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claya91

Endeavor/1200 Broadway, 27 stories, residential/office/retail

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That rendering does look better...or maybe it's just more shiny.  

On another note, will metro just get rid of the height limits for downtown/sobro/gulch already?  It seems like they just approve any height request anyway.  They'd be saving themselves the trouble!

Edited by BnaBreaker
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The last flics I went to see at that Loew's Crescent Theater, shown here next to the L&C, were in 1971: "Diamonds are Forever" and "Play Misty for Me", while on a visit to Nashville from Boston.

Edited by rookzie
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2 minutes ago, TommyMo said:

from the developers that I have spoken to, Nashville's zoning discourages good architecture because density is regulated by # of floors where other cities regulate by total square footage of building as a % of total land size. And when developers ask Nashville Metro for additional floors, Nashville Metro expects the developer to include affordable housing which blows up the developer returns. So, instead of asking for more floors, the developers build within the approved # of floors and add square footage with a wide footprint.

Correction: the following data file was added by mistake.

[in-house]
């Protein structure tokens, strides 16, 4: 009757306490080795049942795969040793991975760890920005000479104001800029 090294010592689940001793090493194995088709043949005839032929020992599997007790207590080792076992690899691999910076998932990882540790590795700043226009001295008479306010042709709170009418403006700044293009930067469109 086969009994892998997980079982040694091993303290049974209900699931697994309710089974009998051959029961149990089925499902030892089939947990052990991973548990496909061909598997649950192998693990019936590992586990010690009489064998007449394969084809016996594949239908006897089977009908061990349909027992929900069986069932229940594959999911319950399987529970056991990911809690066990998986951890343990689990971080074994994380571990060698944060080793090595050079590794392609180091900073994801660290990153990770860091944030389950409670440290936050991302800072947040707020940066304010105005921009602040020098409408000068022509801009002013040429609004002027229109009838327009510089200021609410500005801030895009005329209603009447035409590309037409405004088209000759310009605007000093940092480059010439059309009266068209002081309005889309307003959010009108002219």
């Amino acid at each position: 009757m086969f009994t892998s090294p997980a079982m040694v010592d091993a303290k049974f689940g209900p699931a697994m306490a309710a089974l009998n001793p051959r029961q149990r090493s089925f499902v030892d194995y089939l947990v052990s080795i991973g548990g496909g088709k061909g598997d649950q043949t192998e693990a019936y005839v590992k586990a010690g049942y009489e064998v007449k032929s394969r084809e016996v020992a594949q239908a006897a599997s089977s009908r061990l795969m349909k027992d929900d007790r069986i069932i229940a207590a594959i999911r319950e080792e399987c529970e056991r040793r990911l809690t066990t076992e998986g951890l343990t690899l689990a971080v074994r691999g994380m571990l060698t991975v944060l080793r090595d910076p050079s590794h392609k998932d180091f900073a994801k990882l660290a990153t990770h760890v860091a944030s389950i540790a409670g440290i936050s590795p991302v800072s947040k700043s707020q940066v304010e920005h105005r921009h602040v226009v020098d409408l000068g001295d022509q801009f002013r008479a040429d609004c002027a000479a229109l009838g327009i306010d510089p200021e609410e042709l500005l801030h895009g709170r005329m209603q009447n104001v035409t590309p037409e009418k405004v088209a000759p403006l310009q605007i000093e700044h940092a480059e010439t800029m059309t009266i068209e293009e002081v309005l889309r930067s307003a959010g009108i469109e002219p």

How depressing.  It makes sense though.  Just one more example in a long line of examples of this city being incapable of getting out of it's own way.  Thank you for the inside info though, and welcome to the forum!

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Thank you. I also understand that there are some cut-off points where if an apartment or condo developer builds above a certain # of residential floors, the costs to construct really start to rachet up. The examples that have been pointed out to me are buildings like 1212, Adelicia, M Residences (Lennar), Aertson and Element Music Row where they all seem to be around 17-19 residential floors (some above a garage). It has something to do with the type of air conditioning system theycan use as long as the residential floors arent taller than 170-200',